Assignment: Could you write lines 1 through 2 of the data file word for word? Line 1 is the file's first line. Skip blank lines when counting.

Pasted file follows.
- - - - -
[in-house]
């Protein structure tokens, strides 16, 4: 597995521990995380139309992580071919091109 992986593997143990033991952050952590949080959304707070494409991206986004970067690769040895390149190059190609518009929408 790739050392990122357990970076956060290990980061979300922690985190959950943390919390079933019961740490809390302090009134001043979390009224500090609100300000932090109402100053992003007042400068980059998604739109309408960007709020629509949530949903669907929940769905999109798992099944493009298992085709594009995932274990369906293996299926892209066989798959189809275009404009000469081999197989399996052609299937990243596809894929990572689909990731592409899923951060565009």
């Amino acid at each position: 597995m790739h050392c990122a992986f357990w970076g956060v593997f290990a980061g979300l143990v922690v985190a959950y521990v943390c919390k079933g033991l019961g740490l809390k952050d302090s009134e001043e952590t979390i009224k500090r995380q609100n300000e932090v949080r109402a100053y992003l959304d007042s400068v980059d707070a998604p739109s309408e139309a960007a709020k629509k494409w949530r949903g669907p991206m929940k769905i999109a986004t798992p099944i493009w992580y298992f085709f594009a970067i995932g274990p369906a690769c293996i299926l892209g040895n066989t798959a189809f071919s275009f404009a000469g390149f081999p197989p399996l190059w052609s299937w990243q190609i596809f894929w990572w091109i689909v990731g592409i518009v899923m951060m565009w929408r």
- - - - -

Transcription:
[in-house]
């Protein structure tokens, strides 16, 4: 597995521990995380139309992580071919091109 992986593997143990033991952050952590949080959304707070494409991206986004970067690769040895390149190059190609518009929408 790739050392990122357990970076956060290990980061979300922690985190959950943390919390079933019961740490809390302090009134001043979390009224500090609100300000932090109402100053992003007042400068980059998604739109309408960007709020629509949530949903669907929940769905999109798992099944493009298992085709594009995932274990369906293996299926892209066989798959189809275009404009000469081999197989399996052609299937990243596809894929990572689909990731592409899923951060565009």